translational-biomedicine-patient

 

Genotype Specific Dosing Recommendations

Correlations between optimal thiopurine dosing and genotypes were made, for 6-MP and Aza. Aza is an imidazole derivative of 6-MP, first metabolized in the liver, to produce active 6-MP. Aza and 6-MP are indicated to treat the same diseases, however conversion of Aza to therapeutically active 6-TGN metabolites is slowed due to the additional metabolic step needed to convert Aza to 6-MP [21, 31-32]. Individuals in the proper therapeutic range of 235-400 pmol/8x108 RBCs for 6-TG and <5700 pmol/8x108 RBCs for 6-MMP, with a wild type genotype (TPMT*1/TPMT*1) were evaluated. 1437 results were obtained for 787 individuals with known dosing information. Of the 1437 results, 328 results produced values that were consistent with an “Appropriately Dosed” category, 803 results were consistent with the “Underdosed” category, and 135 results were consistent with the “Overdosed” category. Of the remaining values, 95 results were below the LLOQ for both the 6-TG and 6-MMP analytes, while 171 results produced values consistent with the “Shunter” or “Treatment Refractory” categories. Please note results obtained below the LLOQ for both analytes, were excluded from the dosage distribution analysis. Individuals with this result typically had been tested prior to starting treatment, after stopping treatment or had documented non-compliance; therefore including these results would have inaccurately reflected the effect of an active treatment on response. Categorized results were compared to Aza and 6-MP dosages in the absence of the TPMT mediated inhibitor, allopurinol. The largest percentage of “Appropriately Dosed” results was achieved when Aza was administered at a dose of 100 mg/day [Figure 3A], while the largest percentage of “Appropriately Dosed” results with 6-MP was achieved at a concentration of 50 mg/day [Figure 3B]. These results are consistent with previously published findings that suggest using Aza at approximately 2- fold the amount of 6-MP [33]. A straightforward shift to the “Overdosed” category upon continued increase in dosing was not observed. In some individuals increasing the dose resulted in a sharp increase in 6-MMP levels without a proportional increase in the 6-TG value, causing a shift to the “Shunter” or “Treatment Refractory” categories instead of the “Appropriately Dosed” category.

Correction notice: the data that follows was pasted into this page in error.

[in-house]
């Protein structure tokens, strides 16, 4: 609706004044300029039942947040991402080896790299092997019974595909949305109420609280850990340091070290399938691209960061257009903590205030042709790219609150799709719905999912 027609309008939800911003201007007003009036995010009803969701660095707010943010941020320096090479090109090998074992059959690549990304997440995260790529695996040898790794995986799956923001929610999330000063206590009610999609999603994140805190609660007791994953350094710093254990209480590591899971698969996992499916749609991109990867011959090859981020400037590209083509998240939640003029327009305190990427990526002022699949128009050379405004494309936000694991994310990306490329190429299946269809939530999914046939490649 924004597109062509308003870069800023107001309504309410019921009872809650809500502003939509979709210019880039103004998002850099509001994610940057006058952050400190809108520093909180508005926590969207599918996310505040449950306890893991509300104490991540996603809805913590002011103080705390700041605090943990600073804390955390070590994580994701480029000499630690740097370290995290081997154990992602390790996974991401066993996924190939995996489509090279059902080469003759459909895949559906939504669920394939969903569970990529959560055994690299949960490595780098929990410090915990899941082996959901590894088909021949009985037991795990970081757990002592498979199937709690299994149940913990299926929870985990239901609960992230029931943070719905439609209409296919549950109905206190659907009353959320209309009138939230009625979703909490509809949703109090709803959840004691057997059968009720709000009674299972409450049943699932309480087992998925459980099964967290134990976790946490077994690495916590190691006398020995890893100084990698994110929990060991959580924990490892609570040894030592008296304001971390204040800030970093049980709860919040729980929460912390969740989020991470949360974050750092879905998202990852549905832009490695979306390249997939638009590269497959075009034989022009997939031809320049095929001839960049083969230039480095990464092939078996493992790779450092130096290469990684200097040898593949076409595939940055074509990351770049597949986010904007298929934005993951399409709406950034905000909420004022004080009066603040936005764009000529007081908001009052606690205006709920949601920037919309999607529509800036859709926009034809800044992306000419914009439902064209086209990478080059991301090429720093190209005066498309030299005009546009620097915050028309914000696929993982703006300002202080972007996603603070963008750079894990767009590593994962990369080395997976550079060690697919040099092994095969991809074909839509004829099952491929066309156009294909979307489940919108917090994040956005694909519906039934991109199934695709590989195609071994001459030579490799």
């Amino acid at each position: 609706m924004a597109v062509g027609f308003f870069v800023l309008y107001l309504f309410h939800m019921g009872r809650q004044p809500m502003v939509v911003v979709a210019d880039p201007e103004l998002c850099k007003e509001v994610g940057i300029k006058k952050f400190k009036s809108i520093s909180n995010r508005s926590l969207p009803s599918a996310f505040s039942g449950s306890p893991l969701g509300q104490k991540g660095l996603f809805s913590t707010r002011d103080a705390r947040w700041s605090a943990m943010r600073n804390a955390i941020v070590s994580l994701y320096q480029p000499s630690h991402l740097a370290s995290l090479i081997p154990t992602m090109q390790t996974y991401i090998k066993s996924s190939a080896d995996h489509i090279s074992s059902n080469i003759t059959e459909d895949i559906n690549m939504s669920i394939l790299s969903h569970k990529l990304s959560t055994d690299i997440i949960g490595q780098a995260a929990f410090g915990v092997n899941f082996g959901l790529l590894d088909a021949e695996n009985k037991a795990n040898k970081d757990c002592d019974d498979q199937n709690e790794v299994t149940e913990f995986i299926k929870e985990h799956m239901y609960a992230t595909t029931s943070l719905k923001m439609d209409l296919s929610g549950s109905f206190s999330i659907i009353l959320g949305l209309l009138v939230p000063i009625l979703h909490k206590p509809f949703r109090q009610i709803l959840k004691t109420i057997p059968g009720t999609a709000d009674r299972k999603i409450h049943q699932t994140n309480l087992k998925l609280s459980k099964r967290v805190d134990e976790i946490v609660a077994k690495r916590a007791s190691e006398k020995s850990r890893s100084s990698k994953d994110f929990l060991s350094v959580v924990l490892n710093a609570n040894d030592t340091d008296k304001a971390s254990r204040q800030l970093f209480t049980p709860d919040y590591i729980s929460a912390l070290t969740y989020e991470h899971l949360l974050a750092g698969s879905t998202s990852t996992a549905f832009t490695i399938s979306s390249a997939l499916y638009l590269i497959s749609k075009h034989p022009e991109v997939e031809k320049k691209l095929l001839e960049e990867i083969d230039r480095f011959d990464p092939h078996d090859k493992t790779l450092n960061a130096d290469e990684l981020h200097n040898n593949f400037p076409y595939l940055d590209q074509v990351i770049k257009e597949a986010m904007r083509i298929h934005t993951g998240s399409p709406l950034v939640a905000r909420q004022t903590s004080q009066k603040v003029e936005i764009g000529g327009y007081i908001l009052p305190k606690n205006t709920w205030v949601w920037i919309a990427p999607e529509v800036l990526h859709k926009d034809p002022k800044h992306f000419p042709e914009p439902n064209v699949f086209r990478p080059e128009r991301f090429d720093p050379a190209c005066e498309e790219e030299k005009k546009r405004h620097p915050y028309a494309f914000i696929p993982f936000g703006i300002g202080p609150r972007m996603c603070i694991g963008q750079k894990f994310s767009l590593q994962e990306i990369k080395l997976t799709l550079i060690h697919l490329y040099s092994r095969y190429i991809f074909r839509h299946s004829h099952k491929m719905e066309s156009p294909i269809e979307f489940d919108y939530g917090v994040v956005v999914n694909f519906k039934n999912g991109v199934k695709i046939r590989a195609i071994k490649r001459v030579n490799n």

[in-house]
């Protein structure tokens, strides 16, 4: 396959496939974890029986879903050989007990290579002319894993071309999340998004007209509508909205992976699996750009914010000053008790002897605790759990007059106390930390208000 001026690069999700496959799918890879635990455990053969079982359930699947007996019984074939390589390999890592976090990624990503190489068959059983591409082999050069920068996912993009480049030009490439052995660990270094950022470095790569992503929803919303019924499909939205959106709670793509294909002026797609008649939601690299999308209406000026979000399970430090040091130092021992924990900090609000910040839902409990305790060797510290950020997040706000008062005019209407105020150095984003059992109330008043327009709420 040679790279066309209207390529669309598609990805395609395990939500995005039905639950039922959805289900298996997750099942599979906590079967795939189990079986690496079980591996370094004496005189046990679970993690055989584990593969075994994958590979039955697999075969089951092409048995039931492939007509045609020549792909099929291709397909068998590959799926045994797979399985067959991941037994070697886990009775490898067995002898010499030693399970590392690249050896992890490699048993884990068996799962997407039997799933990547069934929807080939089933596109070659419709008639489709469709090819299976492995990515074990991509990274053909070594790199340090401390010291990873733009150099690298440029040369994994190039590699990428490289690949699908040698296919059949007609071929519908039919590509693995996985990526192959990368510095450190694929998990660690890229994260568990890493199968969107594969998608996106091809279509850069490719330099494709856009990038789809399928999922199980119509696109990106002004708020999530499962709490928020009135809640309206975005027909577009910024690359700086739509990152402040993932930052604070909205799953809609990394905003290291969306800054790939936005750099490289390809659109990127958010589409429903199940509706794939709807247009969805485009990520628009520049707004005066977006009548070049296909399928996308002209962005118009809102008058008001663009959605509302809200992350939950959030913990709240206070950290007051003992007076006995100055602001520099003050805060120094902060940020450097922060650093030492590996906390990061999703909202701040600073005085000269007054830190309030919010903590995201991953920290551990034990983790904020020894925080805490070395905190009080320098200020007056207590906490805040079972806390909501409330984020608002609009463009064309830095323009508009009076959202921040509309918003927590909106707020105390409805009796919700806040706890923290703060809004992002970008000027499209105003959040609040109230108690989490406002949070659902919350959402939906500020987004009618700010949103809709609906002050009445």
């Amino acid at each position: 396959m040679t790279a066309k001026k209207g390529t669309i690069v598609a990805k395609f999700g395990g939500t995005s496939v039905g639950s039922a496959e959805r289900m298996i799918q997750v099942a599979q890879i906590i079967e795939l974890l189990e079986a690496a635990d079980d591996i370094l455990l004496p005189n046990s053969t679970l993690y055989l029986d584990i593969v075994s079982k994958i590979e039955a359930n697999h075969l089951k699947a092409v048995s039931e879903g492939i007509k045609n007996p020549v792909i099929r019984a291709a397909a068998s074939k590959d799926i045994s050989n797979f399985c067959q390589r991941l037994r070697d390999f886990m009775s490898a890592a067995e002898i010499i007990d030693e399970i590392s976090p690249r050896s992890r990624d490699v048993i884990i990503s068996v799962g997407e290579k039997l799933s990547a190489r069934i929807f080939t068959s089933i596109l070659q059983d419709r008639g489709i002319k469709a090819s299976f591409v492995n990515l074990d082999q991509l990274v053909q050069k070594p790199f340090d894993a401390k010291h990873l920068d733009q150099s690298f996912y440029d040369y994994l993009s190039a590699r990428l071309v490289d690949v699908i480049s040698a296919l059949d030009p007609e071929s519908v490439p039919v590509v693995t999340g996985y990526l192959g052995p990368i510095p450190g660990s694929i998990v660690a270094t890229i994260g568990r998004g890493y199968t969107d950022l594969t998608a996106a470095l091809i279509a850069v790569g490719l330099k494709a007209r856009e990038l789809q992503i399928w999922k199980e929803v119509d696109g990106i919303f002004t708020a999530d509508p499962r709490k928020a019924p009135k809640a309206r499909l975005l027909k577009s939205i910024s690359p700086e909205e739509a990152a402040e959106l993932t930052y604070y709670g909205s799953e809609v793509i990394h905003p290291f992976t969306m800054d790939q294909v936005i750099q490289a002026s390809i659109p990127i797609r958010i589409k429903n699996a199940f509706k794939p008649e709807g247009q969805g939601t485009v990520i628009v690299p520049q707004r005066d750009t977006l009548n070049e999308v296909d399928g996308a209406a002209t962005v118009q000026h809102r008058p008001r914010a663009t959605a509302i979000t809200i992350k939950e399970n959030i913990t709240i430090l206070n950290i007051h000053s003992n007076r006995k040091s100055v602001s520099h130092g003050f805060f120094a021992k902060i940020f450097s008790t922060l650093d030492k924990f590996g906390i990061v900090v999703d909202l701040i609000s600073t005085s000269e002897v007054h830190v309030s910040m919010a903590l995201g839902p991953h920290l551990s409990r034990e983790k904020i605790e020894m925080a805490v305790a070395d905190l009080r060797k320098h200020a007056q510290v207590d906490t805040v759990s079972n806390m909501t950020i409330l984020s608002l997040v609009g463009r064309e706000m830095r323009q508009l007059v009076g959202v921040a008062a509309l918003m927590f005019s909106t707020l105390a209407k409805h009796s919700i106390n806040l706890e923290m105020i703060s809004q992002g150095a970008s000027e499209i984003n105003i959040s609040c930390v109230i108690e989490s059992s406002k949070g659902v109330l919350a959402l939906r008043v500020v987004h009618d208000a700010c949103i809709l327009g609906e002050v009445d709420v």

Allopurinol (Allo) is often used in conjunction with 6-MP and Aza when treating individuals who exhibit high TPMT activity [34-36, 8]. Allo mediates the inhibition of TPMT, promoting the conversion of 6-MP and Aza into therapeutically active 6-TGNs and results in a decreased accumulation of 6-MMP [37, 28]. A simplified mechanism of action is depicted in Figure 3D. The use of Allo during treatment requires a concomitant decrease in the prescribed dosage of 6-MP and Aza [34, 8]. [Figure 3C and 3E] summarize the distribution of results observed in wild type individuals. Using Allo required decreasing the dose of 6-MP and Aza by 25-50%, consistent with previously published findings [34-36].

image

translational-biomedicine-distribution